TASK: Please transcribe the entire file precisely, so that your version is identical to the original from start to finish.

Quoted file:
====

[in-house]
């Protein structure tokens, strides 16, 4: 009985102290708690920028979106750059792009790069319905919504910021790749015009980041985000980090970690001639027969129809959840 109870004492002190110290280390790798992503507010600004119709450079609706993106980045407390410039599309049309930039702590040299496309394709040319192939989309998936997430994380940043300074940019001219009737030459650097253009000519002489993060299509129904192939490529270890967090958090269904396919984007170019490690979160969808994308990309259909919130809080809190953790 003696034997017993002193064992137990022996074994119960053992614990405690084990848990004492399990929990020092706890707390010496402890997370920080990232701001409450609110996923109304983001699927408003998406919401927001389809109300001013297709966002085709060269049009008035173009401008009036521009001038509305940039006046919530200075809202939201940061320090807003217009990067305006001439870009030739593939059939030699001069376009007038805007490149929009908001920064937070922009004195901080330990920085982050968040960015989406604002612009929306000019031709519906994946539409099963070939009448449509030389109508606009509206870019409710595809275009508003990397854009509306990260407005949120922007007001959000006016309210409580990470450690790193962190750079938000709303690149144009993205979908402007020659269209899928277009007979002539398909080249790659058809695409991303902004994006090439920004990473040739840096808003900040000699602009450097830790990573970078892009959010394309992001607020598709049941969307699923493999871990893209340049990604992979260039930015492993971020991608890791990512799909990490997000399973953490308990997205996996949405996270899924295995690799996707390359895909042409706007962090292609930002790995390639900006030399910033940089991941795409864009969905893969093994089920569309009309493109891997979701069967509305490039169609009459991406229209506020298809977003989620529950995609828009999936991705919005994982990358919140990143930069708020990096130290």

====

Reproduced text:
[in-house]
């Protein structure tokens, strides 16, 4: 009985102290708690920028979106750059792009790069319905919504910021790749015009980041985000980090970690001639027969129809959840 109870004492002190110290280390790798992503507010600004119709450079609706993106980045407390410039599309049309930039702590040299496309394709040319192939989309998936997430994380940043300074940019001219009737030459650097253009000519002489993060299509129904192939490529270890967090958090269904396919984007170019490690979160969808994308990309259909919130809080809190953790 003696034997017993002193064992137990022996074994119960053992614990405690084990848990004492399990929990020092706890707390010496402890997370920080990232701001409450609110996923109304983001699927408003998406919401927001389809109300001013297709966002085709060269049009008035173009401008009036521009001038509305940039006046919530200075809202939201940061320090807003217009990067305006001439870009030739593939059939030699001069376009007038805007490149929009908001920064937070922009004195901080330990920085982050968040960015989406604002612009929306000019031709519906994946539409099963070939009448449509030389109508606009509206870019409710595809275009508003990397854009509306990260407005949120922007007001959000006016309210409580990470450690790193962190750079938000709303690149144009993205979908402007020659269209899928277009007979002539398909080249790659058809695409991303902004994006090439920004990473040739840096808003900040000699602009450097830790990573970078892009959010394309992001607020598709049941969307699923493999871990893209340049990604992979260039930015492993971020991608890791990512799909990490997000399973953490308990997205996996949405996270899924295995690799996707390359895909042409706007962090292609930002790995390639900006030399910033940089991941795409864009969905893969093994089920569309009309493109891997979701069967509305490039169609009459991406229209506020298809977003989620529950995609828009999936991705919005994982990358919140990143930069708020990096130290």